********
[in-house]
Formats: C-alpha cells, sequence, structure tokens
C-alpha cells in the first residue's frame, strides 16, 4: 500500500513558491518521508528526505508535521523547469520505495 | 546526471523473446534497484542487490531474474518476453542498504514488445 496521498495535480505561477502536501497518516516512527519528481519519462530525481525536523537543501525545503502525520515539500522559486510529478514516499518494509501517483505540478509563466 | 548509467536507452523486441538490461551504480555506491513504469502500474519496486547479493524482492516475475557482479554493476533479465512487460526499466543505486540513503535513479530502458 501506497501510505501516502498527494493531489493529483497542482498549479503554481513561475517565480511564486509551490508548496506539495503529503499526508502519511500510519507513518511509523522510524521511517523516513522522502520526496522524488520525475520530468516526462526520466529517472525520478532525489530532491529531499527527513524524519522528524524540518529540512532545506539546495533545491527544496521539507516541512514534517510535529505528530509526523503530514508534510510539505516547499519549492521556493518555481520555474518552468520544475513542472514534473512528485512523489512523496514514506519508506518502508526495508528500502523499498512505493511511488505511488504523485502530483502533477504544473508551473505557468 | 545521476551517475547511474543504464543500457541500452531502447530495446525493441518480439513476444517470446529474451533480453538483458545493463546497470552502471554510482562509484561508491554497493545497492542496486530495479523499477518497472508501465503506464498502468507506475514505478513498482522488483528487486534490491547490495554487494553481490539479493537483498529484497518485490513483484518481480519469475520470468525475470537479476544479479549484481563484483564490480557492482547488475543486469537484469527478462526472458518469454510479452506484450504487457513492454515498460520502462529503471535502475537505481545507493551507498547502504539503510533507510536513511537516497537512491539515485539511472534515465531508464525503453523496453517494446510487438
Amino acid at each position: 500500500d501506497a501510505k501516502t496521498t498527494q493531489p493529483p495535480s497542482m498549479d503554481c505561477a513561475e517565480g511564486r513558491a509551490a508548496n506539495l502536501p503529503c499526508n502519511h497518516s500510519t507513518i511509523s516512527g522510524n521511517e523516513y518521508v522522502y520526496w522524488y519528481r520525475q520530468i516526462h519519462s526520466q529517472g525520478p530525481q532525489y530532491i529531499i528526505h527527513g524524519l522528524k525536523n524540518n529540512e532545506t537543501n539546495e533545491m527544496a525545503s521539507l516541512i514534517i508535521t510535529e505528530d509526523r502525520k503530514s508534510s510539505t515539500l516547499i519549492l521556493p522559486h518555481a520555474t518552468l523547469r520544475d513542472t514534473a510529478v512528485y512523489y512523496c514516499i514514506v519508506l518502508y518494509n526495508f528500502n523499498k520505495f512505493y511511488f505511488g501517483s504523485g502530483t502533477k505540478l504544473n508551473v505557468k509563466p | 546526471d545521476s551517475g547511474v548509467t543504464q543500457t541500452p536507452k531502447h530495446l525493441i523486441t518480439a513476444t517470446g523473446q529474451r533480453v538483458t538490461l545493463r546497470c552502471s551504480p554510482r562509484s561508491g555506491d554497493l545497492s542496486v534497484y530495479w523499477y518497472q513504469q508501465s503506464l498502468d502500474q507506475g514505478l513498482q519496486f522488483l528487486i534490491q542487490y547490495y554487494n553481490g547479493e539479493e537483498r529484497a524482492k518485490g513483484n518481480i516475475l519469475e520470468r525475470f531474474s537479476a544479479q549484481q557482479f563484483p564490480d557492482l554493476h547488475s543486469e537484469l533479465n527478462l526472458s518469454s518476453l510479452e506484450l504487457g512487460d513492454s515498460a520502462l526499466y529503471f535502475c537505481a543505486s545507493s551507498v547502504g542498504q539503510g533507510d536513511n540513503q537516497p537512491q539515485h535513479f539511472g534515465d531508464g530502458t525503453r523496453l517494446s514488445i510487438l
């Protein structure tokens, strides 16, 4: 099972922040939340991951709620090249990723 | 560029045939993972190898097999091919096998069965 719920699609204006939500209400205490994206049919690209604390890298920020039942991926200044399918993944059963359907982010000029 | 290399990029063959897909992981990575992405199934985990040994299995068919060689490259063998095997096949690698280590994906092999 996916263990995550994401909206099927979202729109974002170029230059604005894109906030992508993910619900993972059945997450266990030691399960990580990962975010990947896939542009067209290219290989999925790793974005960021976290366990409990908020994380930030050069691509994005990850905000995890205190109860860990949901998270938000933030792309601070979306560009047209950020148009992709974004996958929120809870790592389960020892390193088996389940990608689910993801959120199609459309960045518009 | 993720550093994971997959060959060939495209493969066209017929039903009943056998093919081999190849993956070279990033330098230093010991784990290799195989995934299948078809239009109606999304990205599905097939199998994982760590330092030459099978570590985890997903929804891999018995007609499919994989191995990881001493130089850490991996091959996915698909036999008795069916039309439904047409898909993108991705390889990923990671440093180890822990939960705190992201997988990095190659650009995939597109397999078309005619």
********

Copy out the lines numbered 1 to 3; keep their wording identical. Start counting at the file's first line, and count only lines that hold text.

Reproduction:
[in-house]
Formats: C-alpha cells, sequence, structure tokens
C-alpha cells in the first residue's frame, strides 16, 4: 500500500513558491518521508528526505508535521523547469520505495 | 546526471523473446534497484542487490531474474518476453542498504514488445 496521498495535480505561477502536501497518516516512527519528481519519462530525481525536523537543501525545503502525520515539500522559486510529478514516499518494509501517483505540478509563466 | 548509467536507452523486441538490461551504480555506491513504469502500474519496486547479493524482492516475475557482479554493476533479465512487460526499466543505486540513503535513479530502458 501506497501510505501516502498527494493531489493529483497542482498549479503554481513561475517565480511564486509551490508548496506539495503529503499526508502519511500510519507513518511509523522510524521511517523516513522522502520526496522524488520525475520530468516526462526520466529517472525520478532525489530532491529531499527527513524524519522528524524540518529540512532545506539546495533545491527544496521539507516541512514534517510535529505528530509526523503530514508534510510539505516547499519549492521556493518555481520555474518552468520544475513542472514534473512528485512523489512523496514514506519508506518502508526495508528500502523499498512505493511511488505511488504523485502530483502533477504544473508551473505557468 | 545521476551517475547511474543504464543500457541500452531502447530495446525493441518480439513476444517470446529474451533480453538483458545493463546497470552502471554510482562509484561508491554497493545497492542496486530495479523499477518497472508501465503506464498502468507506475514505478513498482522488483528487486534490491547490495554487494553481490539479493537483498529484497518485490513483484518481480519469475520470468525475470537479476544479479549484481563484483564490480557492482547488475543486469537484469527478462526472458518469454510479452506484450504487457513492454515498460520502462529503471535502475537505481545507493551507498547502504539503510533507510536513511537516497537512491539515485539511472534515465531508464525503453523496453517494446510487438